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Beginner Vegetables: pecan shells in the compost?

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Forum: Beginner VegetablesReplies: 18, Views: 110
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milesdt
Pulaski, GA

February 1, 2012
9:35 AM

Post #8990742

We live on a 4-acre pecan orchard and gets lots of pecans most years. I've just finished shelling and freezing about 50 lbs. of pecans.
I'm wondering if it would be okay to put the pecan shells on the compost pile OR just broadcast them across the garden plot before we till for the spring/summer plantings. Haven't read anything on whether the pecan shells would make the soil too acidic or too alkaline.
terri_emory
Alba, TX
(Zone 8a)

February 2, 2012
1:56 PM

Post #8992409

I throw unsalted peanut shells and unsalted pistatio (SP?) shells into the compost. Not the same thing, but it helps if you smash the hard shells into smallish bits. I'd be interested to know the acid/alkaline answer myself...
milesdt
Pulaski, GA

February 4, 2012
9:15 AM

Post #8994405

Here is a link I found that lists pecan shells as a good addition to the compost pile (but not walnut shells... read on...)

http://www.improve-your-garden-soil.com/composting-organic-waste.html
yardener
Greenfield, OH
(Zone 6a)

February 6, 2012
7:23 AM

Post #8996489

There good for the compost but I think they make a great and attractive mulch. You can use them in containers or raised beds.
terri_emory
Alba, TX
(Zone 8a)

February 6, 2012
8:15 AM

Post #8996582

Very good to know. Thanks for the link.
petronius_ii
Albuquerque, NM
(Zone 7a)

February 8, 2012
10:35 AM

Post #8999240

I like most of the stuff on that link, except for one thing that made me want to shriek, and that was the mention of tobacco waste.

Tobacco easily harbors the Tobacco Mosaic Virus, which is very deadly to other members of the nightshade family (e.g. tomatoes, peppers, eggplant,) and I wouldn't count on the heat of the compost pile to kill it.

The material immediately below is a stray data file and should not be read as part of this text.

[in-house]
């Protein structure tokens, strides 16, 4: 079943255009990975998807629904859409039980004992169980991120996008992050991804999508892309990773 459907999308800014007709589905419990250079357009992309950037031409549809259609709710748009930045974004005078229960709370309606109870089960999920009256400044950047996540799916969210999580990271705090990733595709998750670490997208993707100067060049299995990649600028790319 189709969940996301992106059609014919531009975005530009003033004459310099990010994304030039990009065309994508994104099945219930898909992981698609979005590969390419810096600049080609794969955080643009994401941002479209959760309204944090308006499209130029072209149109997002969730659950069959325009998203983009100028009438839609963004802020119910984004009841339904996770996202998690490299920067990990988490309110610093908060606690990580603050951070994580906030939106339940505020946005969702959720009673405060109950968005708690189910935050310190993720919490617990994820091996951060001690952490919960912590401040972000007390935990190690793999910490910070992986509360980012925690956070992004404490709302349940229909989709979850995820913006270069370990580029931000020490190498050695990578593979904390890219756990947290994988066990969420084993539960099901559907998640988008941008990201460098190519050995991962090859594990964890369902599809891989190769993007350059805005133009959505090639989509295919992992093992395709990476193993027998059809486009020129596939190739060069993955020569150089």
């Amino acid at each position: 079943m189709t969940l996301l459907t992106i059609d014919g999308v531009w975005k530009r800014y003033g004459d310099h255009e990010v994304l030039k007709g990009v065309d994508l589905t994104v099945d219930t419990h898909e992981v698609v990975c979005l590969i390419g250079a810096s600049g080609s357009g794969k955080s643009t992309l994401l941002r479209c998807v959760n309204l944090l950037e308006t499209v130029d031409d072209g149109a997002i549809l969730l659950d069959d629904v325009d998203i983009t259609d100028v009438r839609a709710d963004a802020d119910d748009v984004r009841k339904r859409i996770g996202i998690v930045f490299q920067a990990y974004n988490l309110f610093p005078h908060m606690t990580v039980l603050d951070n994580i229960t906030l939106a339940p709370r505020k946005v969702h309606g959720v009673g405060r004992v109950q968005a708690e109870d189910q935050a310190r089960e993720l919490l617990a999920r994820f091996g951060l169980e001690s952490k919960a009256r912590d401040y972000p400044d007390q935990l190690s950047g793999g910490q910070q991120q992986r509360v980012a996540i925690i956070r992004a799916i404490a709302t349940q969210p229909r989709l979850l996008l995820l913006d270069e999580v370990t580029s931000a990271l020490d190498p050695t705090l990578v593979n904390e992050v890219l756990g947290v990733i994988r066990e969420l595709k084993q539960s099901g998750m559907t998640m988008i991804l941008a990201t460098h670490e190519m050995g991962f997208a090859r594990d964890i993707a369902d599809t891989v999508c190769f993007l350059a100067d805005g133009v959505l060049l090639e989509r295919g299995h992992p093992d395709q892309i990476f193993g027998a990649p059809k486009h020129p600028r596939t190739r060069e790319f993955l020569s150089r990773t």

terri_emory
Alba, TX
(Zone 8a)

February 8, 2012
10:55 AM

Post #8999254

Also, your cat may be alergic to the tobacco waste.
tarheel2az
Tonto Basin, AZ

February 8, 2012
11:58 AM

Post #8999327

I'd think they would make a GREAT soil amendment to aerate clayey soil and to neutralize alkine soil.
petronius_ii
Albuquerque, NM
(Zone 7a)

February 8, 2012
12:28 PM

Post #8999364

You just might be right on that, Tarheel2az, but if it were me, I'd still check with some knowledgeable horticulturalists to find out more about how well the mosaic viruses can withstand hot composting, and ESPECIALLY the kind of cold composting I think you're proposing.
Horseshoe
Efland, NC
(Zone 7a)

February 8, 2012
1:51 PM

Post #8999479

I wouldn't worry about tobacco mosaic virus too much any more, it's pretty much been eradicated for decades now and is usually seen only in big greenhouse operations. Even modern day cigarettes, etc, don't tend to carry the virus anymore. But if you think about it, where would one get tobacco waste from for the home garden? Even here in NC, "tobacco country" tobacco waste is not something readily available.

Miles, if you have clay soil like I do I think I'd tend to put those cracked shells directly in the garden and work them in. That would do wonders to, as tarheel said, aerate your soil. I'd love to have some to work with!